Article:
Guest Author: Rachel Raines, Program Manager, Diversity & Inclusion | Charles Schwab
Here at Charles Schwab, we are fortunate to have a workforce that is dedicated to disability inclusion and are progressively developing initiatives and resources that will further these efforts. With the emergence of our Employee Resource Group, the Charles Schwab Ability Network (CSAN) in 2018, and the continuously expanding membership base, the conversation of bringing in a program for people with disabilities became timely and necessary. Building on the momentum of CSAN, we are piloting the Abilities @ Schwab initiative in our Denver, CO and Westlake, TX areas. Our focus is based around three pillars: Education & Training, Enablement, and Outreach. This initiative is specifically designed to support the hiring and improved support of people with disabilities.
Like so many of us, I have family and friends who have been impacted by a disability. I think it’s interesting how 1 in 4 people have a disability but we so seldom talk about it. According to the Department of Labor, as of September 2019 only 20.6% of people (ages 16 and over) with disabilities are employed compared to 68.7% employment of those without a disability (dol.gov). I’ve experienced family members hiding their disability from employers because they felt that management and their teams would put limitations on their ability to execute their work. A disability can impact anyone, at any time, and we probably are on teams with people who have a disability and we’re not aware. It’s our duty as an organization to ensure that we continue to foster an environment where everyone has the resources and support they need regardless of their abilities.
Schwab’s Director of Diversity & Inclusion Strategy, Sumayyah Emeh-Edu shares insights she has gleaned through her personal journey working with a disability:
“I have a neck/back injury that causes bouts of chronic pain and reduced mobility. Although I was unable to work for a period of time, I’m fortunate to have the resources that have improved my condition enough to work full time. Now that I am disabled, it gives me greater context as to the challenges individuals within the workplace face. I’ve quickly realized how much privilege I have in being able to hide or disclose my disability—people with apparent disabilities do not have this option and are often judged for it.
Given I did not work a full time job for almost two years, I became increasingly disillusioned with stigma I got from potential employers because of my time off. I also struggled with how I would answer ‘why’ I was out for so long. These situations made me feel like the skills and competencies I developed over my career were not relevant. Disability can happen at any time. Obtaining a disability is something I never thought could happen to me…Yet here I am. I think it is important everyone understand that. At the time the experience of obtaining a disability and not being able to work was extremely difficult and humbling. Ultimately I’m grateful for the resilience that situation has taught me and excited to utilize the humility, empathy and determination to create change for people with disabilities."
When asked about the “why” behind Schwab’s Abilities @ Schwab initiatives, Sumayyah shares:
“Plain and simple, it is the right thing to do. We also know all the benefits people with disabilities bring to innovation and culture. Also, we saw there was a need to better streamline processes like applicant experience, onboarding and everyday interactions. Branding the initiatives provide it exposure.”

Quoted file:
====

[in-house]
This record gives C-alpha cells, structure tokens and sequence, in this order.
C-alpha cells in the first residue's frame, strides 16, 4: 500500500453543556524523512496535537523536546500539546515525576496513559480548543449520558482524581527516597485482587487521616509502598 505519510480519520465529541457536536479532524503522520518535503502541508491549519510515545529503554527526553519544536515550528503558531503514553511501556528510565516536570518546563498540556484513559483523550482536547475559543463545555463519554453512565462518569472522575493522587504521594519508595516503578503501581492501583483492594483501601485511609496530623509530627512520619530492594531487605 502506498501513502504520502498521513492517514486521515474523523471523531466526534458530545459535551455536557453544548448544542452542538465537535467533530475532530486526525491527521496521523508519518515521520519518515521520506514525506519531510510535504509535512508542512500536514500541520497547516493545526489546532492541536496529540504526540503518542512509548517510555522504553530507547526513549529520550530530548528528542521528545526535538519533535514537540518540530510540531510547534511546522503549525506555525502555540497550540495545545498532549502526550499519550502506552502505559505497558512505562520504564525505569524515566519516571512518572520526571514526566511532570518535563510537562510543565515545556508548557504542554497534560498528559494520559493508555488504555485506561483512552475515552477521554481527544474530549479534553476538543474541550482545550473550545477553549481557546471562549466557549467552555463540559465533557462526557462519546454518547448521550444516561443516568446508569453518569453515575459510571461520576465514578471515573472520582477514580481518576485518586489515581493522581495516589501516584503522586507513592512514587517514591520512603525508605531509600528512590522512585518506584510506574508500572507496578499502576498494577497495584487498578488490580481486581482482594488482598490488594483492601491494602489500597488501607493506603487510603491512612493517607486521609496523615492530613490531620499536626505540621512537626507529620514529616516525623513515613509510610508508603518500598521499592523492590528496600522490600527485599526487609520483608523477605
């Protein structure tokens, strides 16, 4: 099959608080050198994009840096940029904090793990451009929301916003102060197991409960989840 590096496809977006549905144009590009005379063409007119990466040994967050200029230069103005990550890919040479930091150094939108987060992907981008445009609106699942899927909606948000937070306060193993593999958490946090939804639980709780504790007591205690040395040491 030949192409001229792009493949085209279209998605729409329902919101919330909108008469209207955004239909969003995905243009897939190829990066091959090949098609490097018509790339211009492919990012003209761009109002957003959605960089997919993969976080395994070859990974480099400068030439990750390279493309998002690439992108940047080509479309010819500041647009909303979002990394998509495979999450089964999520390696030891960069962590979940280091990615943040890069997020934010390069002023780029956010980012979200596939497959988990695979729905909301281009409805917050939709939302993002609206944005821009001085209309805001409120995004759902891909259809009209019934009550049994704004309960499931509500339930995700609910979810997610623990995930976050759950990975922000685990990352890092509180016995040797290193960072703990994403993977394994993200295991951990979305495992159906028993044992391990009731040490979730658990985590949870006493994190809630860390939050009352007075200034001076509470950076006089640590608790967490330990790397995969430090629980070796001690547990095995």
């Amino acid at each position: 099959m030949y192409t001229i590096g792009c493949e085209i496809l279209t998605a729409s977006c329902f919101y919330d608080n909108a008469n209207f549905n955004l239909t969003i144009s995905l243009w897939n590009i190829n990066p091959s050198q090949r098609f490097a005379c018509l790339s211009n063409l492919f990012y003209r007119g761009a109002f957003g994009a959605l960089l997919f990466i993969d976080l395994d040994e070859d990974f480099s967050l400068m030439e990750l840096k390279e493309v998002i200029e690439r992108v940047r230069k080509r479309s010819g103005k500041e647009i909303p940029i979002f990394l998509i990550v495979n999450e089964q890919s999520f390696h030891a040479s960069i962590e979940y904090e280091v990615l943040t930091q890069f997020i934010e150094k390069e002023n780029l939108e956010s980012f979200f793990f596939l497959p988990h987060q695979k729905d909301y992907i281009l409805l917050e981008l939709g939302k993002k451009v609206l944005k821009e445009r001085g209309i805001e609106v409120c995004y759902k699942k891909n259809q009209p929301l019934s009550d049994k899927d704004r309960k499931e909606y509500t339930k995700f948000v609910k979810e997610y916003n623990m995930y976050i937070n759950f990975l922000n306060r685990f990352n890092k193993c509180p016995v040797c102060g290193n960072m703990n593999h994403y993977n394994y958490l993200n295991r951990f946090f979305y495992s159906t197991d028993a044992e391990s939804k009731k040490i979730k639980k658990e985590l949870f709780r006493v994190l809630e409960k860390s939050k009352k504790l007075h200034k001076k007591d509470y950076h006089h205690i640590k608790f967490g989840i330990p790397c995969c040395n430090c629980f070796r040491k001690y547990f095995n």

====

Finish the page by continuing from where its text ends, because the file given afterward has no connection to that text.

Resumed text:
With the formation of the Talent Accommodation Liaison roles, which are designated Talent Acquisition resources that align current and future Schwabbies with resources inside of Accommodations team, Schwab continues to move further down the road in fostering a more inclusive environment for all. The TA Liaison role is one that allows Schwab to streamline our processes so that we can provide more effective support for our internal employees and provide needed assistance to those that are seeking to join our organization. These “disability champions” are a result of a yearlong assessment of our current processes, and research on best practices from external partners such as Getting Hired. We can already see the impact of having dedicated resources to this initiative and we hope that over time we create a space where people continue to feel comfortable asking for assistance and disclosing their needs.
We have specifically designed workshops centered around our three pillars of Education & Training, Enablement, and Outreach. These workshops empower leaders with knowledge and insight that could benefit their employees with disabilities, remove any reservations around hiring people with disabilities, and holistically create a more inclusive environment for people with disabilities at Schwab. We are also holding intimate hiring nights on our two pilot campuses with the support of our CSAN ERG to bring in talent with disabilities into our workforce. We’re excited about the possibilities of Abilities @ Schwab and our goal is to create something that is impactful and meaningful to the disability community.
Our team is launching this initiative as a direct result of our employee champions—our Schwabbies have supported these efforts in every way. As employers we all have a part to play in this larger initiative to empower and hire talent with disabilities. Schwab is on a journey that we hope can touch many lives.
Check out Charles Schwab's inclusive job openings here!